My little sister had a bad cough that I thought was from her licking the monkey bars at daycare until she coughed up a tiny house about the size of a pea. It sat in her hand, each shingle minuscule and perfect, and dripped with snot and spit.
Disgusted, our mom said, “I told you. This is why you never cough into your hands. Use your elbow.” And she mimed coughing the right way, like this, with the crook of her arm clamped around her mouth and her eyes bulging.
I helped my little sister wash off the tiny house with our baby brother’s no-tears shampoo and set it on the ledge of her dresser with the fake earrings and the music box Grandma gave her.
Her cough didn’t go away, though. She began hacking up more buildings, each one almost pathetic in its minute, obsessive detailing. The mat of a tiny lawn, rolled up (Fake grass? Real?), was preceded by almost ten whole minutes of wheezing and retching. When she washed it off and flattened it, a little street lamp popped up on the side. There was a strip of sidewalk, even.
“Mom,” I said, “there was even a strip of sidewalk.” “Go do your homework,” she said.
We took my sister to Dr. Wahl, who looked down her throat with a shiny light and put a stethoscope on her chest and told her to breathe normal. I stood by, watching, my pockets full of the candy from the front desk. Old-people candy: hard butterscotch and those strawberry things. I didn’t like how everything the doctor did was something I’d done when I was little and playing pretend-doctors in kindergarten. It made her seem fake. She said it was nothing, “just a bug,” and she told her to drink lots of water and gave my mom a bottle full of medicine that looked like ice-cream soda in old cartoons.
In school, we were learning about how the Big Bang made the universe. “From nothing,” the textbook said, “to something.” As we were driving home, I thought about nothing. I tried hard to imagine it, like all the cars and roads and buildings around us compressed themselves into black – not even black, right? – and became a point that rotated around the tip of my pinky. Then I blinked and imagined everything unfolding, but I had a hard time imagining beyond what I could see in all directions: the veterinarian’s office, the ocean, my baby brother’s fuzzy little head. Nothing to something.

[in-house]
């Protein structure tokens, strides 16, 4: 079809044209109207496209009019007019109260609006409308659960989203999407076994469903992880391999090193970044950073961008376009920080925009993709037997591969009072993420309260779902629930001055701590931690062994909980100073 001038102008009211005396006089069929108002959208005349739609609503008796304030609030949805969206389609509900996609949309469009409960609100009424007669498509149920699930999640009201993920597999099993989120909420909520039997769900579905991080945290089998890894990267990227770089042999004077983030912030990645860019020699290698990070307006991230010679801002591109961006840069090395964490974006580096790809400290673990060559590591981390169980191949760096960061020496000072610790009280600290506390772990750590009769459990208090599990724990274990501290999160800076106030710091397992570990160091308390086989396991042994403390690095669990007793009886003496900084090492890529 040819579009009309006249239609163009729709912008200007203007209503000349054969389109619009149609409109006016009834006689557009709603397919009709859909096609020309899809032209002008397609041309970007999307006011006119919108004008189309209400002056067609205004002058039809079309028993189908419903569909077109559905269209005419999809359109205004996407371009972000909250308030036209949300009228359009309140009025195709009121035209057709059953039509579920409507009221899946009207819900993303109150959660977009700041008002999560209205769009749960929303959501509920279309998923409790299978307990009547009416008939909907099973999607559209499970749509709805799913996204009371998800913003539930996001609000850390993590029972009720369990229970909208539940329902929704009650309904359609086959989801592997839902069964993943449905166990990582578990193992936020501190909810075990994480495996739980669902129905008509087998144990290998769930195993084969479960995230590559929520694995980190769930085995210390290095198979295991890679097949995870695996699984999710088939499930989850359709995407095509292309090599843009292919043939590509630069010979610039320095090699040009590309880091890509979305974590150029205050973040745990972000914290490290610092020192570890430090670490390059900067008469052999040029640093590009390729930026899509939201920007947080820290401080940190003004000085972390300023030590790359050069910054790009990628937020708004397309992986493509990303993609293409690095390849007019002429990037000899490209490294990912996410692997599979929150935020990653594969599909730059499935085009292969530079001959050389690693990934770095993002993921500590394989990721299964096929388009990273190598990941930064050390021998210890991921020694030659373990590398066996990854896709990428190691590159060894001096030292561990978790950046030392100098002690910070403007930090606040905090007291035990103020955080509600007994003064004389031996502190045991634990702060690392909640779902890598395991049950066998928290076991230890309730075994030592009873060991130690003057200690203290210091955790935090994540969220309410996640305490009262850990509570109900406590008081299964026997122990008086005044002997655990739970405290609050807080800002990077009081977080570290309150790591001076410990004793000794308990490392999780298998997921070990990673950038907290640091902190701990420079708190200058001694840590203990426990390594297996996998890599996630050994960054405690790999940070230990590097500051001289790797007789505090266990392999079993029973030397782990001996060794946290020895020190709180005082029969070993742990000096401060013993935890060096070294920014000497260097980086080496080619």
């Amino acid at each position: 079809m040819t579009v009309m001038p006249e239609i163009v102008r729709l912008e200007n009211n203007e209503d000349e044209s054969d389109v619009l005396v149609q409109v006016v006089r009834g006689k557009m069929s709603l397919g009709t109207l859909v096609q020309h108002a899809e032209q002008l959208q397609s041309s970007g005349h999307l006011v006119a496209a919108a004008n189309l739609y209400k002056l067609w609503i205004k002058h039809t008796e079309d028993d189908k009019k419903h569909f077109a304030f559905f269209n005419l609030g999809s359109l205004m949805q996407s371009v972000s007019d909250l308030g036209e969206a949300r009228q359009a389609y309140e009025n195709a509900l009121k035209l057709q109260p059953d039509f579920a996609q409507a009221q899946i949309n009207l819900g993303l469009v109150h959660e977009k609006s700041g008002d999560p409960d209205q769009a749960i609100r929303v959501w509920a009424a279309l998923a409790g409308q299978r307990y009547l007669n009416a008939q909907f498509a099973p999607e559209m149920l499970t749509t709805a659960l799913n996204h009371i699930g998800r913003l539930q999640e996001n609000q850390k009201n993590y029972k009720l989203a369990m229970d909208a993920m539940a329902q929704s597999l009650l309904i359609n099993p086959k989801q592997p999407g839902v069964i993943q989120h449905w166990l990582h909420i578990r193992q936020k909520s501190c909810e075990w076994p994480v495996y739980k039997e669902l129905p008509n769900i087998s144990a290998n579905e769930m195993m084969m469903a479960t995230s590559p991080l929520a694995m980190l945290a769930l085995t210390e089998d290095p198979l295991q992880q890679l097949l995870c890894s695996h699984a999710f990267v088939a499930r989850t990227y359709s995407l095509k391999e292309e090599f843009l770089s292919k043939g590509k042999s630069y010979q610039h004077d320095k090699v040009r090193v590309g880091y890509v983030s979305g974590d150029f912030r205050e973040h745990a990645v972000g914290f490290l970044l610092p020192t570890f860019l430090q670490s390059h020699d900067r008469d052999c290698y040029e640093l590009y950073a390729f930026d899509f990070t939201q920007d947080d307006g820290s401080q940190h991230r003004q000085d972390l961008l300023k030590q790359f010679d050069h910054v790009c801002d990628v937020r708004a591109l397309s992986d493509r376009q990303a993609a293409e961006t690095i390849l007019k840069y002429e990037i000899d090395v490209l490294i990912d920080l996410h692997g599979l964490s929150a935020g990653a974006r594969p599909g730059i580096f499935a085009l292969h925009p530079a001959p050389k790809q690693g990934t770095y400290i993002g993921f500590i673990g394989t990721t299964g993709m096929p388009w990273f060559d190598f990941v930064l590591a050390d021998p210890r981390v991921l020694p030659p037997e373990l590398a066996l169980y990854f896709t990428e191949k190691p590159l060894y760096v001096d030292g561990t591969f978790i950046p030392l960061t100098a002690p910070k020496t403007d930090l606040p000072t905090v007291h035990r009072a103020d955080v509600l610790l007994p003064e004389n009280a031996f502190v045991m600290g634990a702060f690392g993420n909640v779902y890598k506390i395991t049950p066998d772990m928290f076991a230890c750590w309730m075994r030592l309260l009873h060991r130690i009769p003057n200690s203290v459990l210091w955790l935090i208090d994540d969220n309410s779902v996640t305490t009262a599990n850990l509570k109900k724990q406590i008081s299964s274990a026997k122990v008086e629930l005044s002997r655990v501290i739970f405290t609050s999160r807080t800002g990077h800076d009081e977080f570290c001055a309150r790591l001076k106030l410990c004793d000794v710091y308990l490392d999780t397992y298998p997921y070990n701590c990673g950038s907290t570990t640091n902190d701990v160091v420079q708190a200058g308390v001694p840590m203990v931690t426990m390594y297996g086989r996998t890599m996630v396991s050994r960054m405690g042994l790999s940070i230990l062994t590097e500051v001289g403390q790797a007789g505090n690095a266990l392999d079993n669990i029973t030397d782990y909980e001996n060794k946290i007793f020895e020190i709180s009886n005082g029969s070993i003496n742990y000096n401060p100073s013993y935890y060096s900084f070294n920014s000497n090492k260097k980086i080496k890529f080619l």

“Bang,” I whispered. Mom said, “How much homework do you have?”
I decided not to tell her any more about the little buildings. There were more every day: what looked like banks, restaurants, a bridge, the flat illusion of a dried-up swimming pool. I asked my sister if it was scary. She just shrugged and placed the Jewish temple next to a scrap of parking lot. Her dresser was getting crowded. Soon, we’d have to move stuff onto the floor. I wondered if Mom would notice then.
My sister swallowed spoonfuls of her creamy medicine like they were nothing, and she drank lots of water, and her cough got better. She’s a good little kid like that. We stopped learning about the Big Bang in school (how much is there to say about nothing, anyway?) and went on to Earth. I got a book from the library on the primordial oceans: fluid that swarmed and squirmed with hopeful life, dividing cell by cell, two to four to infinity. And it was all fine. Except.
Except the one time when my baby brother woke up in the middle of the night and wouldn’t stop crying. My mom changed and fed him, swaying with him on her hip and singing Sarah McLachlan songs but nothing did any good. He didn’t have a fever; he just cried and cried. The part of me that thought I was already a grown-up wondered if it was because he was thinking about nothing, trying to squeeze all that not-space into his head, which was still so much smaller than mine.
“Go into your sister’s room, will you?” Mom murmured between verse and chorus. “I think your old blanket is in there. It’s all I can think of.”
Tiptoeing like I was in a ghost story, I cracked my sister’s door open without switching the light on. The blinds on her window were up. In the distance, I could see all the little houses across the canyon, window lights and the whispering movement of safe people going to bed. But I stopped, because something wasn’t right. The lights spilled past the window frame and onto my sister’s dresser, but didn’t get any bigger. I took a step forward. My leg brushed the old blanket, sitting folded and neat in a wicker basket. I leaned my head closer to the dresser and held my breath. What I had thought was nothing was, in fact, artificial light inside dozens of tiny buildings, casting tiny shadows in orange pools, gleaming under my nose. And I swear I saw little silhouettes, locking doors with infinitesimal clicks, pulling curtains closed. The whisper of a radio drifted out across the outskirts of the painted wood.
I took the blanket out of the basket and shut the door to the room with my sister still sleeping inside.. When I got downstairs, I found my mom asleep on the couch with the baby, their breathing synchronized like two parts of a machine. I stood there on the cold tile, the border between the blanket’s satin and pilling flannel clutched in my fist. And I wondered, in the part of me that thought I was already a grown-up, what I was supposed to do next.